3D Design and Milling

For this week's assignment I wanted to make a modem stand. So, the first step was to design my piece using Fusion. After designing it, I put it on a box so that I can mill it. For more info on how to use Fusion, you can check the 3D Scanning and Printing week.

After the design was ready, I went to the CAM process in order to generate the .gcode. The forst thing to do was to install a Cloud Post Processor. The post processor used was eLsign_last.cps - A360. Instructions on how to install the Cloud Post Processor can be found here. After installing the post processor, I had to add the tool and holder of the eLsign machine. To do that, I went to tool library and added a new tool and holder for this tool with the parameters seen in the pictures below.

After adding the tool and holder, it was time to proceed with the CAM processing as I did on Molding and Casting week.

I created a new setup and set the parameters needed. On the Stock menu on the Setup, I chose fixed size box and I made the X-dimension of my box slightly smaller in order to make sure my piece will be milled properly. I knew the dimensions of the box as I cut the box of the foam according to the needs of my design.

After the new setup, I had to set the parameters for the 3D Adaptive Clearing. The only parameters need to be changed were on the tool and passes menu. On the tool menu I set the spindle speed to 20000rpm and all the feedrates to 1500mm/min. To the passes menu, I set the maximum roughing stepdown and the fine stepdown.

After everything was successfully set, it was time to do the simulation on order to check if we have any crushes occured during the milling process. Fortunately, in my case there were no collisions so I proceeded with milling. But, in case there were collisions, I had to go through each one of them to see what actually happens and if there is an actual collision (as the simulation sometimes may be mistaken). If that is true, we should change the design in a way that no collisions will occur.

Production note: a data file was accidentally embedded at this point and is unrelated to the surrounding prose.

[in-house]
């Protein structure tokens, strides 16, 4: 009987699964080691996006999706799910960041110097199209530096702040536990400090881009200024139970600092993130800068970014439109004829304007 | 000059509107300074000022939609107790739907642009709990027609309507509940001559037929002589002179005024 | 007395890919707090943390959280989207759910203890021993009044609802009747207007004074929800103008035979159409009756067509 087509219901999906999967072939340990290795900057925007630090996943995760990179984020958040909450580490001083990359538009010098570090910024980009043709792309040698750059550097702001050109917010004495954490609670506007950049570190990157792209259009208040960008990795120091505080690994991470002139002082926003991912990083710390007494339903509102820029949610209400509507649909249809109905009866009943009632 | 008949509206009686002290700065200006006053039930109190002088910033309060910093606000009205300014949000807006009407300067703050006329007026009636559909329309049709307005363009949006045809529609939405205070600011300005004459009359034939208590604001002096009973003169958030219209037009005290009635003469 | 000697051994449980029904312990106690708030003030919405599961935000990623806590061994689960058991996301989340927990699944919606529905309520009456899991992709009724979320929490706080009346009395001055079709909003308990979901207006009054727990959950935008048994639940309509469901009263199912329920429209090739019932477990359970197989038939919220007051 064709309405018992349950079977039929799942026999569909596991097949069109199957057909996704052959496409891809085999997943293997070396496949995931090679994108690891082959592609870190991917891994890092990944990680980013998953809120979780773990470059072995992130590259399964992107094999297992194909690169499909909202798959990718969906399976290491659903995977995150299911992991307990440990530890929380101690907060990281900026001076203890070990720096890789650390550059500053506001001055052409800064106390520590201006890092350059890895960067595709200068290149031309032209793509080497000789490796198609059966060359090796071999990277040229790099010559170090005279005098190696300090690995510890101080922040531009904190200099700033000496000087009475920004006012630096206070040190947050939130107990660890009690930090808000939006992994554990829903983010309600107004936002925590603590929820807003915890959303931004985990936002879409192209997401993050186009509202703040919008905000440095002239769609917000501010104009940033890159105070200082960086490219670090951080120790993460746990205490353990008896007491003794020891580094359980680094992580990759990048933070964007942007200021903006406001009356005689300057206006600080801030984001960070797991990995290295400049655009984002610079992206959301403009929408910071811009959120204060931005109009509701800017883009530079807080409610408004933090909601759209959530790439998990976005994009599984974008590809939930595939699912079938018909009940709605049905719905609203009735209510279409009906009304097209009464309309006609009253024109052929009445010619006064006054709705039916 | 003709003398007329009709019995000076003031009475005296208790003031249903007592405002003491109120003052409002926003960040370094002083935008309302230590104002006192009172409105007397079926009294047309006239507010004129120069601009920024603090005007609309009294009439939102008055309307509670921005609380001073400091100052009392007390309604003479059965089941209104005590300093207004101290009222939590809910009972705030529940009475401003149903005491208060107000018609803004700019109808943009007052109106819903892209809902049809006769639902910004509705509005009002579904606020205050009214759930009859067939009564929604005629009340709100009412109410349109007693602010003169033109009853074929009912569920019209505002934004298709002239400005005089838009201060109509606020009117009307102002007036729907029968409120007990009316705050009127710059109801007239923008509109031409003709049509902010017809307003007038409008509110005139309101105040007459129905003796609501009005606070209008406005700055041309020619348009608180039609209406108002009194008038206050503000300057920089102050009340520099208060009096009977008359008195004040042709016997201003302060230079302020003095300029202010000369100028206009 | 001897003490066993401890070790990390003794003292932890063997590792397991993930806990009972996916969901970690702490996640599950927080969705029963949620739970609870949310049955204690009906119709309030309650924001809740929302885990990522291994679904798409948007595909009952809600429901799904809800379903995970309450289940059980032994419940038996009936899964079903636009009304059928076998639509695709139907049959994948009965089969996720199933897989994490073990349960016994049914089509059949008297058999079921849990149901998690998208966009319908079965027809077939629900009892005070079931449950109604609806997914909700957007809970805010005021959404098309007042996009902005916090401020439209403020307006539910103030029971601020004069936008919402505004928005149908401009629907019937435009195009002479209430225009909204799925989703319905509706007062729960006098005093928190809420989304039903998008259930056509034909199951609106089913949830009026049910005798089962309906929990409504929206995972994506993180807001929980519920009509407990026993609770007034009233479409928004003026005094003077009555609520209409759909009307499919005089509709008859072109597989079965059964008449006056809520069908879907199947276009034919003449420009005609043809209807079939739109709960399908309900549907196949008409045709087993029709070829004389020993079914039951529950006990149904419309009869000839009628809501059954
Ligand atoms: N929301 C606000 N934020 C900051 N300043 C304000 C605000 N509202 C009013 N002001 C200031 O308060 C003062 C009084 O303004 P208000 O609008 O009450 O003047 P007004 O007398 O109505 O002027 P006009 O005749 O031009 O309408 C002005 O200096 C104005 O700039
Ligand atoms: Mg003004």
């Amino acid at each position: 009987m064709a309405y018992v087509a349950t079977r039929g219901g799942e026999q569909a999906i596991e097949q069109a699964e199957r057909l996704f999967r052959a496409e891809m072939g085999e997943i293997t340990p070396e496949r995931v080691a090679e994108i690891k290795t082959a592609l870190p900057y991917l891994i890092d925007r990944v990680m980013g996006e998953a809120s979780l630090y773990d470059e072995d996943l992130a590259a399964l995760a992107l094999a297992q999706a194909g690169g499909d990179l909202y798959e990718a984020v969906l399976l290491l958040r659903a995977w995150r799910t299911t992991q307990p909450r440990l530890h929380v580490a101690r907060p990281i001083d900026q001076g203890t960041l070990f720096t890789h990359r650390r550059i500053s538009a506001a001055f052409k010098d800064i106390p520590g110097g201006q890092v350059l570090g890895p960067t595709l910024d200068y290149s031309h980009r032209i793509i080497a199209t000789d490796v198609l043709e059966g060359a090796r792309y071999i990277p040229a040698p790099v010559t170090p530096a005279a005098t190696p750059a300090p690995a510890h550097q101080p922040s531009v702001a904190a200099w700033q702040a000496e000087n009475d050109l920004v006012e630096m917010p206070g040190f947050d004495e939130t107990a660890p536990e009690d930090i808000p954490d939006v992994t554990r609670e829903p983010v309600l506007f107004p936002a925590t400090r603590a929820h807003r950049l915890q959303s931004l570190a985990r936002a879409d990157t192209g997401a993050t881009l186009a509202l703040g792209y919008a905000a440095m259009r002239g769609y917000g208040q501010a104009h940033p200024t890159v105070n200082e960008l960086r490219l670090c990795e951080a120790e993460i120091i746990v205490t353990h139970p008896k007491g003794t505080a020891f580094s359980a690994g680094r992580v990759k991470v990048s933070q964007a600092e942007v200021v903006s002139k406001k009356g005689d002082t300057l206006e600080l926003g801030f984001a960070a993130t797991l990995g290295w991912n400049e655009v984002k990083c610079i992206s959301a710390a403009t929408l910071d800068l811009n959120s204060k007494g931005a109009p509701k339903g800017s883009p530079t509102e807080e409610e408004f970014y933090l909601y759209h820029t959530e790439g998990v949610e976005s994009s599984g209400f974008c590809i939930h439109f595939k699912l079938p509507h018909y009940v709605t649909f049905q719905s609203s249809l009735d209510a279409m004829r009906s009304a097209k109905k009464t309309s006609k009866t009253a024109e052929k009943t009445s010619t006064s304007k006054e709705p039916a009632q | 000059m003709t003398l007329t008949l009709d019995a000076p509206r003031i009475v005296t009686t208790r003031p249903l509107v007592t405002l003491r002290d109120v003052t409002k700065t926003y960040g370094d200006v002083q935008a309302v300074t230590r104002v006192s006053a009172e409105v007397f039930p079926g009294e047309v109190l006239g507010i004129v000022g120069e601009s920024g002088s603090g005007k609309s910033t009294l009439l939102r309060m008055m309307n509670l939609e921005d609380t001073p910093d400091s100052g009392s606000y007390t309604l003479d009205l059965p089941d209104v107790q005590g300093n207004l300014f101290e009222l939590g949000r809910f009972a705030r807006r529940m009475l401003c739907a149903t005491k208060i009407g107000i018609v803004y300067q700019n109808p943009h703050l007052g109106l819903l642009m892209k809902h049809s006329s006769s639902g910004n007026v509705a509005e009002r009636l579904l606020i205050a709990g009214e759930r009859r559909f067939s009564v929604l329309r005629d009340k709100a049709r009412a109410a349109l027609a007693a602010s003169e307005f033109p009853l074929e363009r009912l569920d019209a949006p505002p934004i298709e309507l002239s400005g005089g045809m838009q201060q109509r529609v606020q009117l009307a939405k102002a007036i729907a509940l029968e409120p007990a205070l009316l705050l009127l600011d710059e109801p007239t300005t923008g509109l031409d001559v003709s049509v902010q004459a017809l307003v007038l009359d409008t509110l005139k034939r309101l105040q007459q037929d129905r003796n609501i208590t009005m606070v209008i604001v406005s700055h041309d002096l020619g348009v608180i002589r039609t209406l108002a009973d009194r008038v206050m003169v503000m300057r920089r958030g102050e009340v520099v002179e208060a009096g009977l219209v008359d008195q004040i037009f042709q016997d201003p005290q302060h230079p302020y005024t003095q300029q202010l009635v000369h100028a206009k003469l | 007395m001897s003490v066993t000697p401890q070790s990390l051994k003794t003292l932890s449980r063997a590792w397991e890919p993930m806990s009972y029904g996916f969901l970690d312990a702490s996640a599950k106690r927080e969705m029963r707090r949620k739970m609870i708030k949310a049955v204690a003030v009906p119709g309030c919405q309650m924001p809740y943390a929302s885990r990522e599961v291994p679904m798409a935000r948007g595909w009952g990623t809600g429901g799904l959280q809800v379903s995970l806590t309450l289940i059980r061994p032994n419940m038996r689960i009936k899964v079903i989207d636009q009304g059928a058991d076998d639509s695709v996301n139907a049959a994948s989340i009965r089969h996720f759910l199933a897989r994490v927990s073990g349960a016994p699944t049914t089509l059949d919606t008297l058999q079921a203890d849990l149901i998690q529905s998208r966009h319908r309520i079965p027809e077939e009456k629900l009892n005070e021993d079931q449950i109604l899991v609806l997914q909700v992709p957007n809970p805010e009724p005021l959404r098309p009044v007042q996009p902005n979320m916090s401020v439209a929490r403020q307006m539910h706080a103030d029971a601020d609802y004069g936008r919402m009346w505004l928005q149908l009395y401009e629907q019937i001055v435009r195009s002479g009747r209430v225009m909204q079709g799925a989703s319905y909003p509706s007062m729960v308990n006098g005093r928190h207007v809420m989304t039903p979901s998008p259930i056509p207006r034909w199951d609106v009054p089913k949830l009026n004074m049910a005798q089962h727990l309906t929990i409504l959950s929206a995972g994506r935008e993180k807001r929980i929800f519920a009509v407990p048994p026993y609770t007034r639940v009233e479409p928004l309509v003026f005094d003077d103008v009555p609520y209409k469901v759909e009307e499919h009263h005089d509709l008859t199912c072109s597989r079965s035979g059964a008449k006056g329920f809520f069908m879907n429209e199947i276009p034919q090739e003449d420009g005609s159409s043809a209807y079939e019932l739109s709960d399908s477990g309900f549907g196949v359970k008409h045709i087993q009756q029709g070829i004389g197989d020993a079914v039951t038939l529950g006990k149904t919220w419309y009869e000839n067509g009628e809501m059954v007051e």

After the software part was over, I proceeded to mill. First thing to do was to align my piece correctly, turn on the vacuum and home the axis. From the CNC's main menu, I went to the user's menu to turn on the laser. When we turn the laser on, the tip of the machine goes down a few millimeters. Firstly, we home the x and y axis and then the z. After home each one of them, we press home XY and home Z respectively. For the homing of the z axis we use a small tool that we place on the top of the piece to be milled. Then we press the F2 to the user's menu.

To move the laser we hold the side button and shift and then the direction (arrows) to which I want the laser to move to. For a slower movement we click the button with the steps as many times as needed to set the steps we want. When we want to get the previous speed back, we go to the software of the CNC machine and press continuous. Before of course setting any parameters we have to get the tool we are going to mill and home the machine according to that tip.

Because all the settings of the spindle etc were set to the .gcode at fusion we did not need to go in such detail as we did on Computer Controlled Machining. But, of course for more details on how to use the big CNC machine, refer to the week mentioned. After we loaded the process and initiated it, I increased the speed of the spindle on the fly on the Auto menu using F9 and F10 buttons.